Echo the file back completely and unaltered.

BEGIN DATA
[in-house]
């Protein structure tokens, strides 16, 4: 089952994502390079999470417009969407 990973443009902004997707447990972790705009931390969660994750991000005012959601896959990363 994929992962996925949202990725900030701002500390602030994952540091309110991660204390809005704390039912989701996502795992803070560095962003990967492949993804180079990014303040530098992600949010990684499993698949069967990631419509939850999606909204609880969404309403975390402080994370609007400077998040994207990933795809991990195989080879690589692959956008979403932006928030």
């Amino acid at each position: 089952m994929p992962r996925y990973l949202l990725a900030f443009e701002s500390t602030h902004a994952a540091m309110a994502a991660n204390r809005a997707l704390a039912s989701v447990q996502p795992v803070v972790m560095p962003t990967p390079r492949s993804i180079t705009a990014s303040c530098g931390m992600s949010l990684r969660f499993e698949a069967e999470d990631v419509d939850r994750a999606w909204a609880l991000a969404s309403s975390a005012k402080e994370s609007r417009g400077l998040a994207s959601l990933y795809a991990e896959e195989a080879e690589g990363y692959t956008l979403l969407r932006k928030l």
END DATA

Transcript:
[in-house]
């Protein structure tokens, strides 16, 4: 089952994502390079999470417009969407 990973443009902004997707447990972790705009931390969660994750991000005012959601896959990363 994929992962996925949202990725900030701002500390602030994952540091309110991660204390809005704390039912989701996502795992803070560095962003990967492949993804180079990014303040530098992600949010990684499993698949069967990631419509939850999606909204609880969404309403975390402080994370609007400077998040994207990933795809991990195989080879690589692959956008979403932006928030």
């Amino acid at each position: 089952m994929p992962r996925y990973l949202l990725a900030f443009e701002s500390t602030h902004a994952a540091m309110a994502a991660n204390r809005a997707l704390a039912s989701v447990q996502p795992v803070v972790m560095p962003t990967p390079r492949s993804i180079t705009a990014s303040c530098g931390m992600s949010l990684r969660f499993e698949a069967e999470d990631v419509d939850r994750a999606w909204a609880l991000a969404s309403s975390a005012k402080e994370s609007r417009g400077l998040a994207s959601l990933y795809a991990e896959e195989a080879e690589g990363y692959t956008l979403l969407r932006k928030l």